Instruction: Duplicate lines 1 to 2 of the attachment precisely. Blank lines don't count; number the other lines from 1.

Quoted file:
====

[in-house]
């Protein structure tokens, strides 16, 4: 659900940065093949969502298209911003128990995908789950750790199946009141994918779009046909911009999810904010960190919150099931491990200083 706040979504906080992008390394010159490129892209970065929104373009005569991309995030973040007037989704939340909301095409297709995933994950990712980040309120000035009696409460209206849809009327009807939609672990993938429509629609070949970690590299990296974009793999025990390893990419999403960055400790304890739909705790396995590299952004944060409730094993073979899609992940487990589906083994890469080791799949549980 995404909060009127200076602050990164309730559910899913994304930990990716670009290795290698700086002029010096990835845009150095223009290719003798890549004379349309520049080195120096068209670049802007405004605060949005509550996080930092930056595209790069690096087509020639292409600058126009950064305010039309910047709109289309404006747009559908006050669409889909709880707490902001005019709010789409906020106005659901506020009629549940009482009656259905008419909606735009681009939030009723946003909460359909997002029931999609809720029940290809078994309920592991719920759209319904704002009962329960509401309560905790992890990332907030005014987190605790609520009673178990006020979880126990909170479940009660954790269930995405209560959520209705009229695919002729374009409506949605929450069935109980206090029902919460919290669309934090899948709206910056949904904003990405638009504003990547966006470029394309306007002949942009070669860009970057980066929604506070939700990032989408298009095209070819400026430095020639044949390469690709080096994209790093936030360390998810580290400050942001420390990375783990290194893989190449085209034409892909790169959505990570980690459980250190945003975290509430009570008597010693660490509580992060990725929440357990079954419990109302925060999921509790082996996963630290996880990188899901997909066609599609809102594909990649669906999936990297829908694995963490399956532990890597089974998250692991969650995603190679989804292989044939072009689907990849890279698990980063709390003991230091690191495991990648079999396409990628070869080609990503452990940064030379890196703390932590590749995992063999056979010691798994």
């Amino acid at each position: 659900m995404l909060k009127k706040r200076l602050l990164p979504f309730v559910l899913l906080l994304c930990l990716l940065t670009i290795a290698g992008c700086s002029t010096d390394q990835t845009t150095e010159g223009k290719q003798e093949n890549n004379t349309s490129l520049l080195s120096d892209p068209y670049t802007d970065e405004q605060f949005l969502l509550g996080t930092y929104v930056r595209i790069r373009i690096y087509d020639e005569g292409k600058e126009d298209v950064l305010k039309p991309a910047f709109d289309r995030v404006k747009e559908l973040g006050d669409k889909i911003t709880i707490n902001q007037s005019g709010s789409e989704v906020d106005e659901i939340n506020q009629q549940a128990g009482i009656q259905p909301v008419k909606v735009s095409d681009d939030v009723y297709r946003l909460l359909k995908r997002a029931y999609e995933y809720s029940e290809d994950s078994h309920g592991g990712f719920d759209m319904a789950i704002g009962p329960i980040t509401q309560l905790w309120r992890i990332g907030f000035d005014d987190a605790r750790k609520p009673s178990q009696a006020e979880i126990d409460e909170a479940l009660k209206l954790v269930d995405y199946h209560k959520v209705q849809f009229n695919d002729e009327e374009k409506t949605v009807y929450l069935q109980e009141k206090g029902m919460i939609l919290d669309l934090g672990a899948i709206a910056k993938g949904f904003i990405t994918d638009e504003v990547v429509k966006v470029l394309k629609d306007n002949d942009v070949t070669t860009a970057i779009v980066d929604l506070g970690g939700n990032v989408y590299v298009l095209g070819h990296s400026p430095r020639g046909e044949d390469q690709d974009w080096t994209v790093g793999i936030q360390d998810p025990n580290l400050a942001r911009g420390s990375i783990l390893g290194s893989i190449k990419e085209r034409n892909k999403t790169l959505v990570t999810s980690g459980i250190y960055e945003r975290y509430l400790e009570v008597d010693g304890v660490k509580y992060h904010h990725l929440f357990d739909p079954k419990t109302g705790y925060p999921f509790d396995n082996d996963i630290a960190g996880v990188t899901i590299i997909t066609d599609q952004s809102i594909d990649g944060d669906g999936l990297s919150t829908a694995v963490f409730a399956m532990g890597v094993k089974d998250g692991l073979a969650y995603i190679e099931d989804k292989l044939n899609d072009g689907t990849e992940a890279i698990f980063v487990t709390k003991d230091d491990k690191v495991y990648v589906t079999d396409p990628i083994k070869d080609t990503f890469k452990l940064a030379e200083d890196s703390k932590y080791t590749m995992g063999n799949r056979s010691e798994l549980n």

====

[in-house]
């Protein structure tokens, strides 16, 4: 659900940065093949969502298209911003128990995908789950750790199946009141994918779009046909911009999810904010960190919150099931491990200083 706040979504906080992008390394010159490129892209970065929104373009005569991309995030973040007037989704939340909301095409297709995933994950990712980040309120000035009696409460209206849809009327009807939609672990993938429509629609070949970690590299990296974009793999025990390893990419999403960055400790304890739909705790396995590299952004944060409730094993073979899609992940487990589906083994890469080791799949549980 995404909060009127200076602050990164309730559910899913994304930990990716670009290795290698700086002029010096990835845009150095223009290719003798890549004379349309520049080195120096068209670049802007405004605060949005509550996080930092930056595209790069690096087509020639292409600058126009950064305010039309910047709109289309404006747009559908006050669409889909709880707490902001005019709010789409906020106005659901506020009629549940009482009656259905008419909606735009681009939030009723946003909460359909997002029931999609809720029940290809078994309920592991719920759209319904704002009962329960509401309560905790992890990332907030005014987190605790609520009673178990006020979880126990909170479940009660954790269930995405209560959520209705009229695919002729374009409506949605929450069935109980206090029902919460919290669309934090899948709206910056949904904003990405638009504003990547966006470029394309306007002949942009070669860009970057980066929604506070939700990032989408298009095209070819400026430095020639044949390469690709080096994209790093936030360390998810580290400050942001420390990375783990290194893989190449085209034409892909790169959505990570980690459980250190945003975290509430009570008597010693660490509580992060990725929440357990079954419990109302925060999921509790082996996963630290996880990188899901997909066609599609809102594909990649669906999936990297829908694995963490399956532990890597089974998250692991969650995603190679989804292989044939072009689907990849890279698990980063709390003991230091690191495991990648079999396409990628070869080609990503452990940064030379890196703390932590590749995992063999056979010691798994």